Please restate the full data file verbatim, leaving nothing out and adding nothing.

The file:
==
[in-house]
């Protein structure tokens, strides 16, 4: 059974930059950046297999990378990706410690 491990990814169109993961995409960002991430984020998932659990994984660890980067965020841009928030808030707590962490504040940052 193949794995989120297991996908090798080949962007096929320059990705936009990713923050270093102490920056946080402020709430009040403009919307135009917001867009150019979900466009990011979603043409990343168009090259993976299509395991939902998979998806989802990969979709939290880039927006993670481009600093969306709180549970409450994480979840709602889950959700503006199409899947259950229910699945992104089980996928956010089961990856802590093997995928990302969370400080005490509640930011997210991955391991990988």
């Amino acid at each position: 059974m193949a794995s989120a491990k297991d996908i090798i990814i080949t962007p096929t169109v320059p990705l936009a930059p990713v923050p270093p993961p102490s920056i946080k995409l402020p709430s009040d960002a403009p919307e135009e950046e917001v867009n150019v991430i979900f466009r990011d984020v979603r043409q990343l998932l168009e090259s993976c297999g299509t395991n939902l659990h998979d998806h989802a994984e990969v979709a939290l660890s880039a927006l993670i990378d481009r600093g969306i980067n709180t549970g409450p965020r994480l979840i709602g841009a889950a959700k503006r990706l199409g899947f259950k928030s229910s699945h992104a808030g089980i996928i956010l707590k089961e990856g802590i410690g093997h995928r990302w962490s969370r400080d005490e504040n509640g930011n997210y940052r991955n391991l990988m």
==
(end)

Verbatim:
[in-house]
């Protein structure tokens, strides 16, 4: 059974930059950046297999990378990706410690 491990990814169109993961995409960002991430984020998932659990994984660890980067965020841009928030808030707590962490504040940052 193949794995989120297991996908090798080949962007096929320059990705936009990713923050270093102490920056946080402020709430009040403009919307135009917001867009150019979900466009990011979603043409990343168009090259993976299509395991939902998979998806989802990969979709939290880039927006993670481009600093969306709180549970409450994480979840709602889950959700503006199409899947259950229910699945992104089980996928956010089961990856802590093997995928990302969370400080005490509640930011997210991955391991990988």
């Amino acid at each position: 059974m193949a794995s989120a491990k297991d996908i090798i990814i080949t962007p096929t169109v320059p990705l936009a930059p990713v923050p270093p993961p102490s920056i946080k995409l402020p709430s009040d960002a403009p919307e135009e950046e917001v867009n150019v991430i979900f466009r990011d984020v979603r043409q990343l998932l168009e090259s993976c297999g299509t395991n939902l659990h998979d998806h989802a994984e990969v979709a939290l660890s880039a927006l993670i990378d481009r600093g969306i980067n709180t549970g409450p965020r994480l979840i709602g841009a889950a959700k503006r990706l199409g899947f259950k928030s229910s699945h992104a808030g089980i996928i956010l707590k089961e990856g802590i410690g093997h995928r990302w962490s969370r400080d005490e504040n509640g930011n997210y940052r991955n391991l990988m």